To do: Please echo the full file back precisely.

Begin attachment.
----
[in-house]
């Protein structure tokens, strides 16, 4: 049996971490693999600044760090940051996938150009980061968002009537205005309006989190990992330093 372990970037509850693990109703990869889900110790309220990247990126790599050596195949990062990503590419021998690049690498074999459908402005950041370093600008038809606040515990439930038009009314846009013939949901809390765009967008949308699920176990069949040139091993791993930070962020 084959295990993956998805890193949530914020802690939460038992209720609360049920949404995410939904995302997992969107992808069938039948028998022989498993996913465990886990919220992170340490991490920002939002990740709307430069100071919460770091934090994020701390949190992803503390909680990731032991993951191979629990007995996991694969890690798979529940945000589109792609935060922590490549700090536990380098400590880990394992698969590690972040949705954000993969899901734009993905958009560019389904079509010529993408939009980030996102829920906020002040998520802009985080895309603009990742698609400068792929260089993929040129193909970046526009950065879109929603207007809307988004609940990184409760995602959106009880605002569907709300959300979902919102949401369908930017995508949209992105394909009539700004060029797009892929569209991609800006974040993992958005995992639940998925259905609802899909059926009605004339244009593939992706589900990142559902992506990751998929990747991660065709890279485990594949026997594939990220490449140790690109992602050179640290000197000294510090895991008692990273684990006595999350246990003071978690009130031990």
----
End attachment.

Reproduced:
[in-house]
């Protein structure tokens, strides 16, 4: 049996971490693999600044760090940051996938150009980061968002009537205005309006989190990992330093 372990970037509850693990109703990869889900110790309220990247990126790599050596195949990062990503590419021998690049690498074999459908402005950041370093600008038809606040515990439930038009009314846009013939949901809390765009967008949308699920176990069949040139091993791993930070962020 084959295990993956998805890193949530914020802690939460038992209720609360049920949404995410939904995302997992969107992808069938039948028998022989498993996913465990886990919220992170340490991490920002939002990740709307430069100071919460770091934090994020701390949190992803503390909680990731032991993951191979629990007995996991694969890690798979529940945000589109792609935060922590490549700090536990380098400590880990394992698969590690972040949705954000993969899901734009993905958009560019389904079509010529993408939009980030996102829920906020002040998520802009985080895309603009990742698609400068792929260089993929040129193909970046526009950065879109929603207007809307988004609940990184409760995602959106009880605002569907709300959300979902919102949401369908930017995508949209992105394909009539700004060029797009892929569209991609800006974040993992958005995992639940998925259905609802899909059926009605004339244009593939992706589900990142559902992506990751998929990747991660065709890279485990594949026997594939990220490449140790690109992602050179640290000197000294510090895991008692990273684990006595999350246990003071978690009130031990």